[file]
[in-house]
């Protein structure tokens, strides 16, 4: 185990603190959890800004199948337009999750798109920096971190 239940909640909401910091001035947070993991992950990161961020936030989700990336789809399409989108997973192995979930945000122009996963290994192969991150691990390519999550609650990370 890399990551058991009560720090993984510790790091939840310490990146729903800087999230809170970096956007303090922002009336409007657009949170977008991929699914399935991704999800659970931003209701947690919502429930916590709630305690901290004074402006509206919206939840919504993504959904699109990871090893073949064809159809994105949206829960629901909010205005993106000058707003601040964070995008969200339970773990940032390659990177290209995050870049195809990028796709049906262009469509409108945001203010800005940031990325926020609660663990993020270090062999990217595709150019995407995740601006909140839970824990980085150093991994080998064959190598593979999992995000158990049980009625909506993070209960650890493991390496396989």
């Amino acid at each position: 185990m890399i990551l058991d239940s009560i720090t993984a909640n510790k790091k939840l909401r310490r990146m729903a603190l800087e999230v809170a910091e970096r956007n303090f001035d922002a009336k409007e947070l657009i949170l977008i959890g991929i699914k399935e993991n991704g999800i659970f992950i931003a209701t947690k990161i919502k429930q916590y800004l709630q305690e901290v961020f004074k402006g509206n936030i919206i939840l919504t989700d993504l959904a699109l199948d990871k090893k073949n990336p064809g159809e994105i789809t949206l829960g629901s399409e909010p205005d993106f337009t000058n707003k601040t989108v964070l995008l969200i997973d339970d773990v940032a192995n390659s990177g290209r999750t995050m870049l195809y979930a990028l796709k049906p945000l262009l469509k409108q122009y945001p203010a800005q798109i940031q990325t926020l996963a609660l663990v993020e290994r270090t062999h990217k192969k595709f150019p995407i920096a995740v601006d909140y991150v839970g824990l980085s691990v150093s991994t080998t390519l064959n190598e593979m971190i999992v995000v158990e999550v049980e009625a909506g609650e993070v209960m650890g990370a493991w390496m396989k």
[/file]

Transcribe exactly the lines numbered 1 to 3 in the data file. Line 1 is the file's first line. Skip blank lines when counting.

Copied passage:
[in-house]
């Protein structure tokens, strides 16, 4: 185990603190959890800004199948337009999750798109920096971190 239940909640909401910091001035947070993991992950990161961020936030989700990336789809399409989108997973192995979930945000122009996963290994192969991150691990390519999550609650990370 890399990551058991009560720090993984510790790091939840310490990146729903800087999230809170970096956007303090922002009336409007657009949170977008991929699914399935991704999800659970931003209701947690919502429930916590709630305690901290004074402006509206919206939840919504993504959904699109990871090893073949064809159809994105949206829960629901909010205005993106000058707003601040964070995008969200339970773990940032390659990177290209995050870049195809990028796709049906262009469509409108945001203010800005940031990325926020609660663990993020270090062999990217595709150019995407995740601006909140839970824990980085150093991994080998064959190598593979999992995000158990049980009625909506993070209960650890493991390496396989």
């Amino acid at each position: 185990m890399i990551l058991d239940s009560i720090t993984a909640n510790k790091k939840l909401r310490r990146m729903a603190l800087e999230v809170a910091e970096r956007n303090f001035d922002a009336k409007e947070l657009i949170l977008i959890g991929i699914k399935e993991n991704g999800i659970f992950i931003a209701t947690k990161i919502k429930q916590y800004l709630q305690e901290v961020f004074k402006g509206n936030i919206i939840l919504t989700d993504l959904a699109l199948d990871k090893k073949n990336p064809g159809e994105i789809t949206l829960g629901s399409e909010p205005d993106f337009t000058n707003k601040t989108v964070l995008l969200i997973d339970d773990v940032a192995n390659s990177g290209r999750t995050m870049l195809y979930a990028l796709k049906p945000l262009l469509k409108q122009y945001p203010a800005q798109i940031q990325t926020l996963a609660l663990v993020e290994r270090t062999h990217k192969k595709f150019p995407i920096a995740v601006d909140y991150v839970g824990l980085s691990v150093s991994t080998t390519l064959n190598e593979m971190i999992v995000v158990e999550v049980e009625a909506g609650e993070v209960m650890g990370a493991w390496m396989k």